# Closed form for the variance of a sum of two estimates in logistic regression?

In logistic regression with an intercept term and with at least one dependent variable which is categorical, is there a closed form for the variance of the sum of the intercept and the coefficient of the categorical variable, or do you have to sample from a multivariate distribution with the means and variances of the intercept and the coefficient to get a reliable measure of the variance of this sum?

$P(y) = \frac{exp(y)}{1 + exp(y)}$

$y = \beta_{0} + \beta_{1}x + \epsilon$

where x is categorical.

Would the formula for the variance of a sum (of two random variables) be applicable here?

$Var(\beta_{0} + \beta_{1}) = Var(\beta_{0}) + Var(\beta_{1}) + 2Cov(\beta_{0}, \beta_{1})$

The reason I ask, is that in this comment I got the impression that no closed form existed for the variance in question, and the advice was to sample from a multivariate distribution with the means and variances of $\beta_{0}$ and $\beta_{1}$

set.seed(1)
dependent.var <- sample(c(TRUE, FALSE), 100, replace = TRUE, prob = c(0.3, 0.7))
independent.var <- ifelse(dependent.var, sample(c("Red", "Blue"), replace = TRUE,
size = 10, prob = c(0.8, 0.2)), sample(c("Red", "Blue"), size = 10,
replace = TRUE, prob = c(0.4, 0.6)))
table(dependent.var, independent.var)
##               independent.var
## dependent.var Blue Red
##         FALSE   42  26
##         TRUE     7  25
my.fit <- glm(dependent.var ~ 1 + independent.var, family = binomial(logit))
coef(summary(my.fit))
Estimate Std. Error   z value     Pr(>|z|)
(Intercept)        -1.791759  0.4082482 -4.388897 0.0000113927
independent.varRed  1.752539  0.4951042  3.539737 0.0004005255
> vcov(my.fit)
(Intercept) independent.varRed
(Intercept)          0.1666666         -0.1666666
independent.varRed  -0.1666666          0.2451282


The logit of TRUE for a "Red" case is $\beta_{0}+\beta_{1} \approx -0.039$. Is the variance for this estimate exactly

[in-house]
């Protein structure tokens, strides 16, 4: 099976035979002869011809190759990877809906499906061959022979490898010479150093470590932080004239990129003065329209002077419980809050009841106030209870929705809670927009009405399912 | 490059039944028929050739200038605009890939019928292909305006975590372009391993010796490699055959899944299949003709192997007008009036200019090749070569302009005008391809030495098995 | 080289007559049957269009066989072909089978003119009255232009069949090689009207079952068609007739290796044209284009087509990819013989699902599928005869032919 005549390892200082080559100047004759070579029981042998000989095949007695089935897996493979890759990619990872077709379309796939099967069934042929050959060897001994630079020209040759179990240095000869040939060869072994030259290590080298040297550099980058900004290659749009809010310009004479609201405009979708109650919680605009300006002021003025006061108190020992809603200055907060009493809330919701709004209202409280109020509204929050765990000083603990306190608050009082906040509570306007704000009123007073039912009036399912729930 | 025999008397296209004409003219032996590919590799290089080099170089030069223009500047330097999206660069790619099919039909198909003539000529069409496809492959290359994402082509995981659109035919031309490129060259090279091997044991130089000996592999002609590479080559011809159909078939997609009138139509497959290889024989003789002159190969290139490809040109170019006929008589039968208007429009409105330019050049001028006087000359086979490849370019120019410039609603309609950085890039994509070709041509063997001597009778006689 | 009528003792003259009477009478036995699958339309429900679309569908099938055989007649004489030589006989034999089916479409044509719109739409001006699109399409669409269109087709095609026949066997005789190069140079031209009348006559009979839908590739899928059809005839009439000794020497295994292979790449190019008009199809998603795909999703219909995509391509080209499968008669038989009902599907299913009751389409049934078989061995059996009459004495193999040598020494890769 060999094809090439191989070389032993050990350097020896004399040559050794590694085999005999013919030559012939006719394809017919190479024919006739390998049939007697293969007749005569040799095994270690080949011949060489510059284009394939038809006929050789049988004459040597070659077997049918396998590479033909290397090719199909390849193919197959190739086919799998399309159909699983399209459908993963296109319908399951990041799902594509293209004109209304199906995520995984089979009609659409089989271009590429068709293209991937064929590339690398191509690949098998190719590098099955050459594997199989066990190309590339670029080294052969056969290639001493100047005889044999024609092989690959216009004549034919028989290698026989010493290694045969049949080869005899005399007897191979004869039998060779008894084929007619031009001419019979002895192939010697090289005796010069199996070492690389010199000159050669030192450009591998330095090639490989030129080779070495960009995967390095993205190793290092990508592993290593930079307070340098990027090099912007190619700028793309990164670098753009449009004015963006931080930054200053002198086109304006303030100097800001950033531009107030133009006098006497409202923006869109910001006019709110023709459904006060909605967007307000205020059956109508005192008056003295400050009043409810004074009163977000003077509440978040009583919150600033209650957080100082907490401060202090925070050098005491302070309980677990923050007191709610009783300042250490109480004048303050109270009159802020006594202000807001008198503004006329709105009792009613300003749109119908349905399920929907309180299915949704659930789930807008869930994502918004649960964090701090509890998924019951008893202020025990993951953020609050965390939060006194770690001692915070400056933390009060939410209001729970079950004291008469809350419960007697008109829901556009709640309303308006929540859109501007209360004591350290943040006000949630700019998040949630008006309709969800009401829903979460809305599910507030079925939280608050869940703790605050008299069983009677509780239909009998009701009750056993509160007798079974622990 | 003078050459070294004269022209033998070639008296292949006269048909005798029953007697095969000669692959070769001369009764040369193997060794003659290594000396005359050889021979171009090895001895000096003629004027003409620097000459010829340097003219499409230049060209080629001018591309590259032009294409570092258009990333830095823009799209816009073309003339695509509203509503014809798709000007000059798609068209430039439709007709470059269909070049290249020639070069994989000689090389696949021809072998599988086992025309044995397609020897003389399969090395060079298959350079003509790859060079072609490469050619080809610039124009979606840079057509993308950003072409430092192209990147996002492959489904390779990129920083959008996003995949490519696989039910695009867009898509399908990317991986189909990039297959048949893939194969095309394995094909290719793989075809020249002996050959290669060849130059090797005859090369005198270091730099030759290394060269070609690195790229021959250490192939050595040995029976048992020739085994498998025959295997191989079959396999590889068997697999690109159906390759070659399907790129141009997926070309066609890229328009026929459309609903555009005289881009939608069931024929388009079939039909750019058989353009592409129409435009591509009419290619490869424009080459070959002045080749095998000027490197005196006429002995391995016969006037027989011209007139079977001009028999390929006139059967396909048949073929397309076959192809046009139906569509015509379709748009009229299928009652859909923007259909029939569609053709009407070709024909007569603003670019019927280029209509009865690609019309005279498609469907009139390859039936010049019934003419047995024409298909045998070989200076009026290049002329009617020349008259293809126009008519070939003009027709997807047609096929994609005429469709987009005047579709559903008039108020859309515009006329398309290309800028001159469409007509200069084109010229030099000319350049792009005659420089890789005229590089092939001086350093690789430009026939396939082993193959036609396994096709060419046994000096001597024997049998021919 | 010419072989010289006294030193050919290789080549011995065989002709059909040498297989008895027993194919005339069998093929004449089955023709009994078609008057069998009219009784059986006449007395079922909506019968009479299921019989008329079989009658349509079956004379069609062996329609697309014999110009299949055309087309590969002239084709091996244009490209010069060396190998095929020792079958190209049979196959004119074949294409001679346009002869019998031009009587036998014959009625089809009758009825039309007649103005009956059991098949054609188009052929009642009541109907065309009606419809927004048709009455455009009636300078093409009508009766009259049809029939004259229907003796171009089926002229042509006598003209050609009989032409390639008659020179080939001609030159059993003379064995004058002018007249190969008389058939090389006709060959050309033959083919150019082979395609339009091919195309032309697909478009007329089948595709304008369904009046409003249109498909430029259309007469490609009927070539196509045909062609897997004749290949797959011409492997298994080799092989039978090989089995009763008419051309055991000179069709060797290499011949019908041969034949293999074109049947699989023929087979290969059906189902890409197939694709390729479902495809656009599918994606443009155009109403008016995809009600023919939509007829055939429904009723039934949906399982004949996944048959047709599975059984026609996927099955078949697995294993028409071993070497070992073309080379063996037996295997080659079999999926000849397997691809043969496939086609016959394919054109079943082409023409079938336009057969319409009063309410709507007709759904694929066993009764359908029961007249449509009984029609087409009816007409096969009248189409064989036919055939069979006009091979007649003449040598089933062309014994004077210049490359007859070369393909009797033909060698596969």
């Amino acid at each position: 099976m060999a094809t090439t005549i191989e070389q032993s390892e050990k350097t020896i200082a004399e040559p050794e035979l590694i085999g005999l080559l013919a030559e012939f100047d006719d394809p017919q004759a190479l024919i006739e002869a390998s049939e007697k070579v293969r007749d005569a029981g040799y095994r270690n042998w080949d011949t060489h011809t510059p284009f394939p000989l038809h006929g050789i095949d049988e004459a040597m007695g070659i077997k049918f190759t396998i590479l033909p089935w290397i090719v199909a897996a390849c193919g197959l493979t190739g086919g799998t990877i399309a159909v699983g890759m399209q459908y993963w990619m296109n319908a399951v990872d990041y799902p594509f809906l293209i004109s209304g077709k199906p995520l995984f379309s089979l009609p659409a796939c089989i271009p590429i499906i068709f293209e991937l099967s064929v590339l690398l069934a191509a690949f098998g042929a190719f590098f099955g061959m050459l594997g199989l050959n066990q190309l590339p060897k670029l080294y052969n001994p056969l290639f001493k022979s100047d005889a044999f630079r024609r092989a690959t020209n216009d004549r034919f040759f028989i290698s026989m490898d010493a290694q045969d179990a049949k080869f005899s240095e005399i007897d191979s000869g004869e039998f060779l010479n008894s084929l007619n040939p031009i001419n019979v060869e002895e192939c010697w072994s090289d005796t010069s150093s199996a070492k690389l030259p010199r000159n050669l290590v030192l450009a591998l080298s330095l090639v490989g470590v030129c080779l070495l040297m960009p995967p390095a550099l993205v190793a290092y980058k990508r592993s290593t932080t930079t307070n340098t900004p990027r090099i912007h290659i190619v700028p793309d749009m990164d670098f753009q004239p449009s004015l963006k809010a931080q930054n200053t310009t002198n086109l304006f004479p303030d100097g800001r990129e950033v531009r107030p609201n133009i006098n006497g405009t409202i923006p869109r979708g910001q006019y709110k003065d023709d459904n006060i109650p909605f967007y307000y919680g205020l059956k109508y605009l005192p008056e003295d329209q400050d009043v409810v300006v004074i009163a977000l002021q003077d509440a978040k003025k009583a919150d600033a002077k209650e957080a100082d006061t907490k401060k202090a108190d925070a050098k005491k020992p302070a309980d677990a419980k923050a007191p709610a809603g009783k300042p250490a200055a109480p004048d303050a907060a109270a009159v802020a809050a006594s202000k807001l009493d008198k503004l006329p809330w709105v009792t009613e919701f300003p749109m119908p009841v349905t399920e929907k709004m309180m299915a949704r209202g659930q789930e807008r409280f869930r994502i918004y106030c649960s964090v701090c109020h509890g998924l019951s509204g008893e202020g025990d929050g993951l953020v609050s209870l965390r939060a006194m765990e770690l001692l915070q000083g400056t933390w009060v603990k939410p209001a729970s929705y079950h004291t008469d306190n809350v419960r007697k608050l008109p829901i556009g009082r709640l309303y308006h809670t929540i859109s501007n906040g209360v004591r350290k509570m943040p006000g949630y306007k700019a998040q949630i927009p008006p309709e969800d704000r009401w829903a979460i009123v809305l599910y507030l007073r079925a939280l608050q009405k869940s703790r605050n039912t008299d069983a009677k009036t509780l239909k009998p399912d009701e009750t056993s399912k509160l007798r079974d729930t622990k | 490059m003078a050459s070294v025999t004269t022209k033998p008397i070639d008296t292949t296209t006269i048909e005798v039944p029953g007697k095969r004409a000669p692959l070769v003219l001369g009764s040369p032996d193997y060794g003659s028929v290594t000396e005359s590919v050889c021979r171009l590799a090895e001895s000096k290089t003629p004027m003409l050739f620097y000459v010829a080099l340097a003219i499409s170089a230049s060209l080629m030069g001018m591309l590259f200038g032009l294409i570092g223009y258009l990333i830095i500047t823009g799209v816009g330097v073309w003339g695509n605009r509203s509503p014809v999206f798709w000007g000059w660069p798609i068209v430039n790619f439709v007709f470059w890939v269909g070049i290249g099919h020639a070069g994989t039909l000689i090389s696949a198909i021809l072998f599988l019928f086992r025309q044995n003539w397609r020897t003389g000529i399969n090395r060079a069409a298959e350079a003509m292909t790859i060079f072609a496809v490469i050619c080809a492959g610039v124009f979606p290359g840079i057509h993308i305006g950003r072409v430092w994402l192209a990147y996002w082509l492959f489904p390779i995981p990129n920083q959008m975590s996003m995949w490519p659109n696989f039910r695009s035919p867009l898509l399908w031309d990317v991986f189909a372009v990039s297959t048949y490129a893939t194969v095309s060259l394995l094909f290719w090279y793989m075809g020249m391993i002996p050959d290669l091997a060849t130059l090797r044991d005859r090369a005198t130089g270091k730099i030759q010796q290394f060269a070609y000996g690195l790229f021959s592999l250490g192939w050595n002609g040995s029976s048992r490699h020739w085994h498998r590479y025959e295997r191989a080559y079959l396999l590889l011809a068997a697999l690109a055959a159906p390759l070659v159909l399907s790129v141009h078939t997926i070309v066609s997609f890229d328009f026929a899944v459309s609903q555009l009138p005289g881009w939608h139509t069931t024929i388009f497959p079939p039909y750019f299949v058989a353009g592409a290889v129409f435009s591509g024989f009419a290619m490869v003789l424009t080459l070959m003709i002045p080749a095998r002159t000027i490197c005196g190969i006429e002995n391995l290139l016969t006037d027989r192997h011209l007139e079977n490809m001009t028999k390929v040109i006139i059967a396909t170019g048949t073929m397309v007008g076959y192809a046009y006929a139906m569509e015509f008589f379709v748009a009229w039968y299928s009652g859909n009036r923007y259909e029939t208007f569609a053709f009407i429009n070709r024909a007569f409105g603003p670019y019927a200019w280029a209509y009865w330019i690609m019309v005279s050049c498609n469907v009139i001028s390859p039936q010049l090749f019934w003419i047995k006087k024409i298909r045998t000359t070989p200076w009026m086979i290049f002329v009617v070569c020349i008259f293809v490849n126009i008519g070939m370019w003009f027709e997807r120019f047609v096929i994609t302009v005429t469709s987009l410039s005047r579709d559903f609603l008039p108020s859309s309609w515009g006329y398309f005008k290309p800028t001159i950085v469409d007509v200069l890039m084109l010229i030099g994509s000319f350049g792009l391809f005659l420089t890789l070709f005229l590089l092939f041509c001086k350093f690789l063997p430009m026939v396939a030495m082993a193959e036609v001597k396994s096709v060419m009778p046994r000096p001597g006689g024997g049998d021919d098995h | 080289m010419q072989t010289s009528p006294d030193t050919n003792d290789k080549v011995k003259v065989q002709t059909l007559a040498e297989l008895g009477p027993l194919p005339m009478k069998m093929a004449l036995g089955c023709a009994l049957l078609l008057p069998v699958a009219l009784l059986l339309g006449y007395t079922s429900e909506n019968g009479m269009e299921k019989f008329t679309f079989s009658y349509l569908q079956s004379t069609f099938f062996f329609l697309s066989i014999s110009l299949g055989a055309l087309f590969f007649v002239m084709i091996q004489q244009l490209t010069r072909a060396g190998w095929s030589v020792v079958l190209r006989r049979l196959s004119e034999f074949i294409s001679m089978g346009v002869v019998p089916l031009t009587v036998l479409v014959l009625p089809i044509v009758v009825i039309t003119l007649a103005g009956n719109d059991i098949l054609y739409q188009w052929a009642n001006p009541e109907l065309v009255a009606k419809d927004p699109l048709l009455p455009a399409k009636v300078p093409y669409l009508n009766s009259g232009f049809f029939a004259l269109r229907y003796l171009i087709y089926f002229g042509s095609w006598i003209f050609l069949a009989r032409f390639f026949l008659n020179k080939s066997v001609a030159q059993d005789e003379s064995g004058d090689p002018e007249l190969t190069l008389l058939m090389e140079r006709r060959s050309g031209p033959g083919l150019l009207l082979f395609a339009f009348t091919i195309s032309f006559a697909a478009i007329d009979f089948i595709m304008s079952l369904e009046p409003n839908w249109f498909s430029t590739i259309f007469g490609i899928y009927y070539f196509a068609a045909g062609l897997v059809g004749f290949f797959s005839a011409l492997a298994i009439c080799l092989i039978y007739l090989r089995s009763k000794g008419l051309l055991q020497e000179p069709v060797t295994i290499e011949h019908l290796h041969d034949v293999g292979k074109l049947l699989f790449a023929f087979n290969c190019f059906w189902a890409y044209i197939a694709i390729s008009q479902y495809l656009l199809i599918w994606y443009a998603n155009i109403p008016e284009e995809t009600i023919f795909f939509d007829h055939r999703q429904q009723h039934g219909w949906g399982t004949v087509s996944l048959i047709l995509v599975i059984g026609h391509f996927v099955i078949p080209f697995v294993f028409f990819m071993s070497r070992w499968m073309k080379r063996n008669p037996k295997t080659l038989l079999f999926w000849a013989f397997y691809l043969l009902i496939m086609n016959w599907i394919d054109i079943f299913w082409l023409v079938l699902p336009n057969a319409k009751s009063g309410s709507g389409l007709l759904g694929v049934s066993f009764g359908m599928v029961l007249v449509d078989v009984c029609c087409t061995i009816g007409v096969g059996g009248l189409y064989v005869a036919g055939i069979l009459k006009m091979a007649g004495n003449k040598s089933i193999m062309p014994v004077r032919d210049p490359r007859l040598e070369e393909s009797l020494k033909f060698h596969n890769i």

vcov(my.fit)[1,1] + vcov(my.fit)[2,2] + 2 * vcov(my.fit)[1,2]
 0.07846154 ?


Or is this only an approximation, and a more accurate measure is to be found by sampling, e.g.

library(MASS)
var(rowSums(mvrnorm(n = 1E7, mu = coef(my.fit), Sigma = vcov(my.fit))))
 0.07842985 ?


In this simple example, the sampling method does not seem to provide more accurate estimates of the variance (using 1E7 samples).

Here it is stated that "There is a correspondance between the covariance matrix of the fit parameters and Δχ2 confidence regions only for the case of Gaussian uncertainties on the input measurements.". Is that a reason against relying on the closed form above, or is there perhaps another reason for the advice to sample instead of deriving the variance analytically in cases like this?

EDIT: (In response to the answer given by StasK). The advice I originally got was to simulate from the full model, not from the vcov(), so here is the code to simulate from the full model:

library(arm)
sim.i <- sim(my.fit, 100000)
logit.for.TRUE.red <- sim.i@coef[,1] + sim.i@coef[,2]
var(logit.for.TRUE.red)
 0.07781206

• You should avoid conflating population parameters ($\beta$, fixed but unknown quantities with variance 0) with their estimates ($\hat \beta$, which are random variables). – Glen_b -Reinstate Monica Nov 10 '14 at 17:36

Adding simulation on top of that estimate is relatively pointless. Bayesians out there might argue that you get better approximation for the distribution of the estimates if you sample from the posterior, but I don't think that's your question, and that's not what you are doing. But other than that, you won't in any way be better off simulating if all you use is vcov(). (And if you are simulating from the multivariate normal, the mean and the variance are independent, so if you are only interested in the variance, it does not matter what mean you use; since you are interested in variance, the vcov() is the only relevant part.)
• Thanks for your answer. As I read your last two sentences I realised that the advice I originally got was not simulating with vcov(), but simulating from the full model using sim() from the package arm. I think I must have "invented" simulating from vcov() by mistake :-) Is simulating from the full model better than deriving the standard error analytically? – Hans Ekbrand Nov 10 '14 at 8:55